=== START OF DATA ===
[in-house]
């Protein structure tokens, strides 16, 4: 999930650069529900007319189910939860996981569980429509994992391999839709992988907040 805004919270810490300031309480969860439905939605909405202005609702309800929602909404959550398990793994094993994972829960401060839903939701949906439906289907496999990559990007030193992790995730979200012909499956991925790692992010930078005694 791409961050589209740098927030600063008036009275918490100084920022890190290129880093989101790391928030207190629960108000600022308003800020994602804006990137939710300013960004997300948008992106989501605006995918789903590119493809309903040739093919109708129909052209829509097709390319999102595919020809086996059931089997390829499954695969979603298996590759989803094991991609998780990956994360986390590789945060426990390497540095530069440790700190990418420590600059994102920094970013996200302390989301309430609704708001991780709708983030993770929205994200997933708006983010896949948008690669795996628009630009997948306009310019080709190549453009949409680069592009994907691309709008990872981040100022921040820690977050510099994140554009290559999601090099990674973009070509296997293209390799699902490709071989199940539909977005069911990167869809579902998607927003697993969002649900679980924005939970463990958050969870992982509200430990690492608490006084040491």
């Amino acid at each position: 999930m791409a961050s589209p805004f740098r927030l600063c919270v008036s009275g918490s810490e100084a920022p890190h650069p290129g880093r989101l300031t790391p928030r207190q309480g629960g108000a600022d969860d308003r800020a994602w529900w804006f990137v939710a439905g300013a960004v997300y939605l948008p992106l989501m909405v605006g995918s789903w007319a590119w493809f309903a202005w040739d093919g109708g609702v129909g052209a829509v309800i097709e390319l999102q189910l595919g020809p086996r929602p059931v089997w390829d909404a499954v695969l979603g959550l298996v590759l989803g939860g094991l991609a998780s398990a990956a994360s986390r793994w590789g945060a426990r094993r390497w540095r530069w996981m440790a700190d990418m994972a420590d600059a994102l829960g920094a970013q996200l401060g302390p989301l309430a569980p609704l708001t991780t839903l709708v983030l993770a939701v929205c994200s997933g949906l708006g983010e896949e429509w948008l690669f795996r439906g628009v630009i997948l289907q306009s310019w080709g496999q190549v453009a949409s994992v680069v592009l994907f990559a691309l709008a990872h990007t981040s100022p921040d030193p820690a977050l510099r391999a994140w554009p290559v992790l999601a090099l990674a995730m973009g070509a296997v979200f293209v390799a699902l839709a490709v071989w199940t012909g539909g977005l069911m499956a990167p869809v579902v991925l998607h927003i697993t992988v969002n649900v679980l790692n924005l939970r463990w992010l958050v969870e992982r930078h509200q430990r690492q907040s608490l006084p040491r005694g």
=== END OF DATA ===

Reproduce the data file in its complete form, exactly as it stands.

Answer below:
[in-house]
């Protein structure tokens, strides 16, 4: 999930650069529900007319189910939860996981569980429509994992391999839709992988907040 805004919270810490300031309480969860439905939605909405202005609702309800929602909404959550398990793994094993994972829960401060839903939701949906439906289907496999990559990007030193992790995730979200012909499956991925790692992010930078005694 791409961050589209740098927030600063008036009275918490100084920022890190290129880093989101790391928030207190629960108000600022308003800020994602804006990137939710300013960004997300948008992106989501605006995918789903590119493809309903040739093919109708129909052209829509097709390319999102595919020809086996059931089997390829499954695969979603298996590759989803094991991609998780990956994360986390590789945060426990390497540095530069440790700190990418420590600059994102920094970013996200302390989301309430609704708001991780709708983030993770929205994200997933708006983010896949948008690669795996628009630009997948306009310019080709190549453009949409680069592009994907691309709008990872981040100022921040820690977050510099994140554009290559999601090099990674973009070509296997293209390799699902490709071989199940539909977005069911990167869809579902998607927003697993969002649900679980924005939970463990958050969870992982509200430990690492608490006084040491």
């Amino acid at each position: 999930m791409a961050s589209p805004f740098r927030l600063c919270v008036s009275g918490s810490e100084a920022p890190h650069p290129g880093r989101l300031t790391p928030r207190q309480g629960g108000a600022d969860d308003r800020a994602w529900w804006f990137v939710a439905g300013a960004v997300y939605l948008p992106l989501m909405v605006g995918s789903w007319a590119w493809f309903a202005w040739d093919g109708g609702v129909g052209a829509v309800i097709e390319l999102q189910l595919g020809p086996r929602p059931v089997w390829d909404a499954v695969l979603g959550l298996v590759l989803g939860g094991l991609a998780s398990a990956a994360s986390r793994w590789g945060a426990r094993r390497w540095r530069w996981m440790a700190d990418m994972a420590d600059a994102l829960g920094a970013q996200l401060g302390p989301l309430a569980p609704l708001t991780t839903l709708v983030l993770a939701v929205c994200s997933g949906l708006g983010e896949e429509w948008l690669f795996r439906g628009v630009i997948l289907q306009s310019w080709g496999q190549v453009a949409s994992v680069v592009l994907f990559a691309l709008a990872h990007t981040s100022p921040d030193p820690a977050l510099r391999a994140w554009p290559v992790l999601a090099l990674a995730m973009g070509a296997v979200f293209v390799a699902l839709a490709v071989w199940t012909g539909g977005l069911m499956a990167p869809v579902v991925l998607h927003i697993t992988v969002n649900v679980l790692n924005l939970r463990w992010l958050v969870e992982r930078h509200q430990r690492q907040s608490l006084p040491r005694g």